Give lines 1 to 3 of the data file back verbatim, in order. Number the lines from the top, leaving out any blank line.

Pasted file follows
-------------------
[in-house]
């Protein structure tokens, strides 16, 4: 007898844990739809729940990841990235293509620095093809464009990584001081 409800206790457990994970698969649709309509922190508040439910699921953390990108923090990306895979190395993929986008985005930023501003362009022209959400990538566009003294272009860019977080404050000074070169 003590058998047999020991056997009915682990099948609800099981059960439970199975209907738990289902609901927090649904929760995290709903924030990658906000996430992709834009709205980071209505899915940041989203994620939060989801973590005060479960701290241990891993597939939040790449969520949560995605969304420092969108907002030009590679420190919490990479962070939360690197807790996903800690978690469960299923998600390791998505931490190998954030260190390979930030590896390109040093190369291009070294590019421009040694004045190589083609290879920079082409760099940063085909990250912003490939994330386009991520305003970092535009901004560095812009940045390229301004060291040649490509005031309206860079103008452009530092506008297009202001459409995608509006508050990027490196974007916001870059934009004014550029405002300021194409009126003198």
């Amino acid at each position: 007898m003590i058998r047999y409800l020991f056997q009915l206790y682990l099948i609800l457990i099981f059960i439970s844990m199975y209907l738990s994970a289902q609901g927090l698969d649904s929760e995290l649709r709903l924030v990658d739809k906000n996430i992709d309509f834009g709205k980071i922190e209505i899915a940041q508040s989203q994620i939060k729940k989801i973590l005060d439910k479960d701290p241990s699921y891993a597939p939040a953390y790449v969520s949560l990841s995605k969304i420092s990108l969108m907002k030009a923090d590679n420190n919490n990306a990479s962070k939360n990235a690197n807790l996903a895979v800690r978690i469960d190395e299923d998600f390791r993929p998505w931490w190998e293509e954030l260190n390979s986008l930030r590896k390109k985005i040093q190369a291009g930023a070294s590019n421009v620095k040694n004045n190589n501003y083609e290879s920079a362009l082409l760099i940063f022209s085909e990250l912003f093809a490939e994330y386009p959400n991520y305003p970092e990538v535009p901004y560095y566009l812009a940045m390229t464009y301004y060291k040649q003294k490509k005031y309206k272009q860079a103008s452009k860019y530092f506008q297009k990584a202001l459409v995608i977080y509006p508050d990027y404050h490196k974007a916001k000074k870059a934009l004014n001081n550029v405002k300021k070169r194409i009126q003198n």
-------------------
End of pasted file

[in-house]
């Protein structure tokens, strides 16, 4: 007898844990739809729940990841990235293509620095093809464009990584001081 409800206790457990994970698969649709309509922190508040439910699921953390990108923090990306895979190395993929986008985005930023501003362009022209959400990538566009003294272009860019977080404050000074070169 003590058998047999020991056997009915682990099948609800099981059960439970199975209907738990289902609901927090649904929760995290709903924030990658906000996430992709834009709205980071209505899915940041989203994620939060989801973590005060479960701290241990891993597939939040790449969520949560995605969304420092969108907002030009590679420190919490990479962070939360690197807790996903800690978690469960299923998600390791998505931490190998954030260190390979930030590896390109040093190369291009070294590019421009040694004045190589083609290879920079082409760099940063085909990250912003490939994330386009991520305003970092535009901004560095812009940045390229301004060291040649490509005031309206860079103008452009530092506008297009202001459409995608509006508050990027490196974007916001870059934009004014550029405002300021194409009126003198």
């Amino acid at each position: 007898m003590i058998r047999y409800l020991f056997q009915l206790y682990l099948i609800l457990i099981f059960i439970s844990m199975y209907l738990s994970a289902q609901g927090l698969d649904s929760e995290l649709r709903l924030v990658d739809k906000n996430i992709d309509f834009g709205k980071i922190e209505i899915a940041q508040s989203q994620i939060k729940k989801i973590l005060d439910k479960d701290p241990s699921y891993a597939p939040a953390y790449v969520s949560l990841s995605k969304i420092s990108l969108m907002k030009a923090d590679n420190n919490n990306a990479s962070k939360n990235a690197n807790l996903a895979v800690r978690i469960d190395e299923d998600f390791r993929p998505w931490w190998e293509e954030l260190n390979s986008l930030r590896k390109k985005i040093q190369a291009g930023a070294s590019n421009v620095k040694n004045n190589n501003y083609e290879s920079a362009l082409l760099i940063f022209s085909e990250l912003f093809a490939e994330y386009p959400n991520y305003p970092e990538v535009p901004y560095y566009l812009a940045m390229t464009y301004y060291k040649q003294k490509k005031y309206k272009q860079a103008s452009k860019y530092f506008q297009k990584a202001l459409v995608i977080y509006p508050d990027y404050h490196k974007a916001k000074k870059a934009l004014n001081n550029v405002k300021k070169r194409i009126q003198n």